How the Iraq War emboldened Iran’s democratic dissidents.
Did Saddam Hussein's fall and the formation of a fledging democracy in Iraq encourage and embolden regime-threatening dissent in Iran?
The anti-Iraq War crowd, many of whom suffer from Give-George-W.-Bush-No Credit-for-Anything Disease, says, "No, of course not." How dare anyone even suggest that the former President was correct, if not about the rightfulness of the war itself, then about his argument that a "free and peaceful" Iraq would provide a "dramatic and inspiring example" to the Middle East and the Muslim world. Good Lord!
The Iraq War-achieved-zero crowd begrudged Bush nothing even after the democratic Cedar Revolution in Lebanon. Never mind that Walid Jumblatt, a Lebanese Druze Muslim leader, said: "It's strange for me to say it, but this process of change has started because of the American invasion of Iraq. I was cynical about Iraq. But when I saw the Iraqi people voting (in 2005), 8 million of them, it was the start of a new Arab world."
As to Iran, The New York Times quoted a pundit-blogger who, when protests began this past summer, wrote, "(N)o Iranian ... has mentioned Iraq as an inspiration for the demonstrations, nor has any leader of their opposition cited their Iraqi neighbors as a model or a source of guidance."
Meet Mohsen Kadivar. In May 2004, Time magazine profiled this Iranian intellectual in a flattering article called "The Critical Cleric — Reclaiming Islam for a New World." Newsweek called him a global leader "to watch in 2005." His criticism of the Iranian regime landed him in jail. He now teaches at Duke University, and PBS's Charlie Rose interviewed him in July.
What does this cleric says about Iraq's possible influence on his native country? In February 2005, he said: "I think the Iraqis can make what we wanted to create but were unsuccessful: a real Islamic Republic. By that I mean a republic with Islamic values, democracy with Islamic values ... (where) the clergy has no special rights. If they have a good government with Islamic democracy and without any special or divine rights for the clergy, the Iranian government won't be able to justify its situation to the Iranian citizens."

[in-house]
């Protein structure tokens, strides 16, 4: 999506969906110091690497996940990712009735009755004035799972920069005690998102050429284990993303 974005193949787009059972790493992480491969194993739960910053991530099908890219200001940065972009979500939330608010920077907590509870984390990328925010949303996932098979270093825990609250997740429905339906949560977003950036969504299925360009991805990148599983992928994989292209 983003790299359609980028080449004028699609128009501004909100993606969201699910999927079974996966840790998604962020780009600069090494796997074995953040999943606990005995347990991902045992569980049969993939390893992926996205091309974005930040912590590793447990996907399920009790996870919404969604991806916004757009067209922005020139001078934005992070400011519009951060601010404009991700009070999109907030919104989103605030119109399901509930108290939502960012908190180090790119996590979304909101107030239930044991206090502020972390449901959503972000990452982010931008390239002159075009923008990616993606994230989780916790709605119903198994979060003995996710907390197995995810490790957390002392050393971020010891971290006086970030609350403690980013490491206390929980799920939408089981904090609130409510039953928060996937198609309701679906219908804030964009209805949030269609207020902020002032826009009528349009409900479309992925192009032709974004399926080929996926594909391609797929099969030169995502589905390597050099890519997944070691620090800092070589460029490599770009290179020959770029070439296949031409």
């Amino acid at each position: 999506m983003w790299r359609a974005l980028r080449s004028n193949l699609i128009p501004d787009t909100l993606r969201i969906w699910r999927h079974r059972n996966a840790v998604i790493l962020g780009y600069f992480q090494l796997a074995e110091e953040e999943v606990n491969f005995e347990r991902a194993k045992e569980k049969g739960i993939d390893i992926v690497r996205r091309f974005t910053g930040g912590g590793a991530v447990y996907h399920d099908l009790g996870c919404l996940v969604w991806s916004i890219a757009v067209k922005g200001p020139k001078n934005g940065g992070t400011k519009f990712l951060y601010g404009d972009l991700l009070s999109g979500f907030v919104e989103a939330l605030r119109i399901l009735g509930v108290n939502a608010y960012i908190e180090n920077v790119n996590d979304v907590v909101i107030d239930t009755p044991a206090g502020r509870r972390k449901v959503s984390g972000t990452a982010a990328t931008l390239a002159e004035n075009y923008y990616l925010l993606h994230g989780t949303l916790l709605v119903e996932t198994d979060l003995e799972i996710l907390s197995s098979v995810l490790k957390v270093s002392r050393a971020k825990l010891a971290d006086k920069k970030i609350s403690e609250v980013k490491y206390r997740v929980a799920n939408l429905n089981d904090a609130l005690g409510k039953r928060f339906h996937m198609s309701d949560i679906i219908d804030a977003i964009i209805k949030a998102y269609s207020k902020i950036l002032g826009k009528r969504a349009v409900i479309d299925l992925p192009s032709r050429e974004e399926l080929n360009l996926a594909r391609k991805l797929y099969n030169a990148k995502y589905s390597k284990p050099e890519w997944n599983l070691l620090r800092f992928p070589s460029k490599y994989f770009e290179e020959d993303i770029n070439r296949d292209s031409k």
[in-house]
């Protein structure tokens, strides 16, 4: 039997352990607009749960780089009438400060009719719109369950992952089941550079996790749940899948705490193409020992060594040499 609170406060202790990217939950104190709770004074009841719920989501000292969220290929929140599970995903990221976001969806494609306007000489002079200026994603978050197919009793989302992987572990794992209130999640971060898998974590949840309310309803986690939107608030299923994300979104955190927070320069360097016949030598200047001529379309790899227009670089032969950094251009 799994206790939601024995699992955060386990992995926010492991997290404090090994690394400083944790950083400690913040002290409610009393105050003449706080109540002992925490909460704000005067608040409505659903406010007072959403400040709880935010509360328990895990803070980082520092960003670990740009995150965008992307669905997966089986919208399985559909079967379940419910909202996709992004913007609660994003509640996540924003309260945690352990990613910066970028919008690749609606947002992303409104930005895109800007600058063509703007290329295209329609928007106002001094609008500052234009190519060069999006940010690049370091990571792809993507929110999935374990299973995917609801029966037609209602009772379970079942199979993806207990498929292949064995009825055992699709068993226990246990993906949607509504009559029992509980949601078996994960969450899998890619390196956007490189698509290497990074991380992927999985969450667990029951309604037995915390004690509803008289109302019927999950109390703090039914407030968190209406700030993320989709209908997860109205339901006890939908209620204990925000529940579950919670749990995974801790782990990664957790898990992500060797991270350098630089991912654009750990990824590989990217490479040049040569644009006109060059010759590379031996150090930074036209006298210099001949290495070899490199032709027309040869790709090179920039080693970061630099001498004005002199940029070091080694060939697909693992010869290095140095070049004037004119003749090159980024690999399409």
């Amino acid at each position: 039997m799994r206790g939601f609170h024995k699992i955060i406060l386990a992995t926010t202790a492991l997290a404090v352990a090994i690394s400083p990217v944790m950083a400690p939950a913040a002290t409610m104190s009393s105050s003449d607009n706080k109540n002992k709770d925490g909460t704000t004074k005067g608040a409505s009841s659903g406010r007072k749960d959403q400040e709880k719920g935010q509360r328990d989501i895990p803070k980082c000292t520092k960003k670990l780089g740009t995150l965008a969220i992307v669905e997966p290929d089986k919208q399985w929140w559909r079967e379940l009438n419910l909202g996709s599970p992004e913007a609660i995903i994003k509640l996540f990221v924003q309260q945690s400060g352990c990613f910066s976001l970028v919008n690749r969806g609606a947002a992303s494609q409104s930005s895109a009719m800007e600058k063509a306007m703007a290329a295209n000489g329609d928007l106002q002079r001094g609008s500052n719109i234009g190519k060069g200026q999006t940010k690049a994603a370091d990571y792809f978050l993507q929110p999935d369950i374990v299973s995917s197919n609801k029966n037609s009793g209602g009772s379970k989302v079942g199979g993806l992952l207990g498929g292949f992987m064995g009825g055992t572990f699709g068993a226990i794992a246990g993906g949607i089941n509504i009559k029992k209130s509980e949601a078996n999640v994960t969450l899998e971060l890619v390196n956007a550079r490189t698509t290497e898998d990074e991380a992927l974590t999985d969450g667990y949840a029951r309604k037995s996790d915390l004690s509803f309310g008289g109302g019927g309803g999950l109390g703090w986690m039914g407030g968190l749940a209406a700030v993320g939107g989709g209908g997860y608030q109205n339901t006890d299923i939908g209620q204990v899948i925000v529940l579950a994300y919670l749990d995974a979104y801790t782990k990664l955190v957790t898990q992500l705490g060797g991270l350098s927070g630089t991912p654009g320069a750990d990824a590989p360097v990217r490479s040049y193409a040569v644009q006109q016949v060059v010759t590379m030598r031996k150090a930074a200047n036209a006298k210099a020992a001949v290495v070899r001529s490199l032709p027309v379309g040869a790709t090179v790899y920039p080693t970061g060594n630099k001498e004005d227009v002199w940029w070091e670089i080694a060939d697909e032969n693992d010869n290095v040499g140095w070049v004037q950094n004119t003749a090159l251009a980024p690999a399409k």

Meet Mashallah Shamsolvaezin. In 2000, this Iranian journalist received an International Press Freedom Award but could not attend the formal dinner honoring him. Shamsolvaezin was then sitting in a Tehran prison for the crime of "insulting Islamic values." The authorities shut down several publications that he edited. Just days ago, he and several other journalists were arrested in Iran.
What did he say about Iraq's possible influence on Iran? "The Shi'as in Iraq have accepted the notion of having a secular government, and they are slowly moving toward the democratization of their country — free elections, democratic institutions, a free press.
All of this in and of itself will have an impact on the situation in Iran."
Meet Mohsen Sazegara. This Revolutionary Guard co-founder and former Islamic Republic supporter became a critic. He attempted to run for president of Iran, but authorities denied his application. He spent three months in jail for opposing the regime. He now lives in the United States and faces more prison time should he return to his country.
What did he say about Iraq's possible influence on Iran? "I personally hope that Iraq's (transition to democracy) will be completed successfully so that it can also help our nation. For sure, neighbors with democratic governments are much better for us than dictators such as Saddam Hussein or backward groups such as the Taliban ... . Our young generation in particular has shown ... that it has a strong desire for democracy, human rights and civil society, and a strong desire to join the international (community). And when democratic changes take place in our neighboring and brother country Iraq, with its many ties to us, it encourages our youth, and emboldens our young people to ask for change in our current constitution."
In truth, the anti-Iraq War/Bush-hating left despises the former President far more than do the Iranians.
Almost two years after we entered Iraq, Iranians, according to a 2004 BBC poll, preferred Bush (52 percent) over John Kerry (42 percent) in the U.S. presidential elections. When asked whether the U.S. should get out of the Middle East, only 20 percent of Iranians said yes.
In May 2004, New York Times columnist Nicholas D. Kristof traveled to Iran. He wrote: "Everywhere I've gone in Iran ... people have been exceptionally friendly and fulsome in their praise for the United States, and often for President Bush as well. ... Indeed, many Iranians seem convinced that the U.S. military ventures in Afghanistan and Iraq are going great, and they say this with more conviction than your average White House spokesman."
The Iraq War and fledging democracy continue to pay dividends. It helped convince Libya's strongman to surrender his WMD. It helped inspire a democratic movement in Lebanon. And it may, just may, help to bring down an Islamofascist government that is the leading exporter of terrorism — before it gets a nuclear bomb.
Just as the "neo-cons" had hoped.